Mank ★★★

I can see why David Fincher wanted to make this movie, and I can see the value in it, but I'm just not sure if he's suited to sentimental material like this. I don't come to Fincher movies to feel the way he's trying to make me feel here.

Mank is a skillful tribute to 30s and 40s Hollywood, which effectively evokes the era. Mank looks, feels, and sounds like a movie from eighty years ago. Mindhunter DP Erik Messcherschmidt's gorgeous black and white work doesn't copy the era, it truly inhabits it. Jack Fincher's script nails the cadence and the cast nails the rhythm, and dialogue seems authentic.

I liked Mank best when it focused on Hollywood's involvement in 30s California politics, and least when it focused on the writing process of making Citizen Kane. There's too much of that which feels like constant winking at the audience, and frankly trying to follow in the footsteps of Citizen Kane isn't a great idea. Although Mank has ironically been nominated for more Oscars than Kane itself.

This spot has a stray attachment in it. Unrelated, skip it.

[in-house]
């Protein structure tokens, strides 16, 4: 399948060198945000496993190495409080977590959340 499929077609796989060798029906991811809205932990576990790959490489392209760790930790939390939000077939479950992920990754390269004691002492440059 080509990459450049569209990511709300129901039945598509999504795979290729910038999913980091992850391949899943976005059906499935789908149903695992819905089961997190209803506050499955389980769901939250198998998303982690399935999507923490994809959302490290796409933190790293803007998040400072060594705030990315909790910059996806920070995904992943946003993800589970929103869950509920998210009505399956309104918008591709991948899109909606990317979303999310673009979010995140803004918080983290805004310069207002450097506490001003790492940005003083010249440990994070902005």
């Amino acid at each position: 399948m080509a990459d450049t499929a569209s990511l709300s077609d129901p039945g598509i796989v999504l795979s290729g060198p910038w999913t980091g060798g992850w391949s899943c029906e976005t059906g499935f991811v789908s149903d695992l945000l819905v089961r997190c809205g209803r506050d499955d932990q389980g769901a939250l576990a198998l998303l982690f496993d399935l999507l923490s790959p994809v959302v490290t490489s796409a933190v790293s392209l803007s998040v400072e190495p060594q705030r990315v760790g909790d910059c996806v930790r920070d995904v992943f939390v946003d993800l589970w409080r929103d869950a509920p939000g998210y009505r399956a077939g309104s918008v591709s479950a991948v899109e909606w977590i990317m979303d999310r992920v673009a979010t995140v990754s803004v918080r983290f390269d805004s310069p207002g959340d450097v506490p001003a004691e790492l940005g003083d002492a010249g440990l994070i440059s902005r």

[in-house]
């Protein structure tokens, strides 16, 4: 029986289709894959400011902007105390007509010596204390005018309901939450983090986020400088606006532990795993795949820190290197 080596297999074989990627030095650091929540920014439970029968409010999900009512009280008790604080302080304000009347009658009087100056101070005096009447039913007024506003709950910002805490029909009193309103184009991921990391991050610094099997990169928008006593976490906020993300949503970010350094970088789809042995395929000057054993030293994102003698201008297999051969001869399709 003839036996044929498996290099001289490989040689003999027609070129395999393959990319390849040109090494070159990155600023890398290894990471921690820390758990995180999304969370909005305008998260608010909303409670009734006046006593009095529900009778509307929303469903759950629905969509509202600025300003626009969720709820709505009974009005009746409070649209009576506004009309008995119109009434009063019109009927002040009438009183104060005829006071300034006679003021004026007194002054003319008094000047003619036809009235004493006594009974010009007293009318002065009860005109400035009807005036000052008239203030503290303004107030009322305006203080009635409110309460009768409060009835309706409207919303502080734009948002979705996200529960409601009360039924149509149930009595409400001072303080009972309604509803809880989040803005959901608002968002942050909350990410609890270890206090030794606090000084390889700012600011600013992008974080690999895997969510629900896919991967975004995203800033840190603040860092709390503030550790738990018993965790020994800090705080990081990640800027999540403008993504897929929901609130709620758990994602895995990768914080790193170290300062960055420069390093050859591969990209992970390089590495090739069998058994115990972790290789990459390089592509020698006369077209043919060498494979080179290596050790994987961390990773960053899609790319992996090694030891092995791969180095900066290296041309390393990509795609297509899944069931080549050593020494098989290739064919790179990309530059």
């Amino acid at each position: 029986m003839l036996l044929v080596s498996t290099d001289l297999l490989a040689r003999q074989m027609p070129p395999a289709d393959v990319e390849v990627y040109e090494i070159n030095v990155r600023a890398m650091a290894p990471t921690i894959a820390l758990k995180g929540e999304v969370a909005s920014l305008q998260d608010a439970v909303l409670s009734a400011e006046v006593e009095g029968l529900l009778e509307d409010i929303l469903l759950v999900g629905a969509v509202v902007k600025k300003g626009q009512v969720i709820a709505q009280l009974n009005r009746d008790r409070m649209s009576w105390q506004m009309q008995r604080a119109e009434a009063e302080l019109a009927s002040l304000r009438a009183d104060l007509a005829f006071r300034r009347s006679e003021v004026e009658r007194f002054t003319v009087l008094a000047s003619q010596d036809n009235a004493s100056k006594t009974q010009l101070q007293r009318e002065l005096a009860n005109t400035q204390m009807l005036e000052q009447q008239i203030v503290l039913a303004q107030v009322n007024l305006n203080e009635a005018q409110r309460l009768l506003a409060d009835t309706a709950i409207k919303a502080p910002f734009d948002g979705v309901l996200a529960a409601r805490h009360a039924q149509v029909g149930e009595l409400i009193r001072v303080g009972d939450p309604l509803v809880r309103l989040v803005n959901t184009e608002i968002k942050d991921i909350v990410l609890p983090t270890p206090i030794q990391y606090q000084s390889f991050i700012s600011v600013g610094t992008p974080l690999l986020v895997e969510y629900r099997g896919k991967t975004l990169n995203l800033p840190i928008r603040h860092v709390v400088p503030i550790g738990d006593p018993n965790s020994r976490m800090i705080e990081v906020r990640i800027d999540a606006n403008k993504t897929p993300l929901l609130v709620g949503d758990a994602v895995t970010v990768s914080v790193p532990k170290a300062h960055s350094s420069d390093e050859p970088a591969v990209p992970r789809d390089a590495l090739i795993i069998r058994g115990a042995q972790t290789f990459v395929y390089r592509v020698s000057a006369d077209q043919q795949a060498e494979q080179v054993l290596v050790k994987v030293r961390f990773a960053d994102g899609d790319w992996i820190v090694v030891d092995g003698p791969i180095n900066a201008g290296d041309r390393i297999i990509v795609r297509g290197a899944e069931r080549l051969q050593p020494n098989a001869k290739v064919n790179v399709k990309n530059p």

Exploring the media's role in clamping down on socialism, and how it dates back almost a century is fascinating. I knew Upton Sinclair ran as a socialist, but I had no idea how close he got, and I had no idea Hollywood got involved and knocked him down so hard. I'd rather just watch a movie about that.

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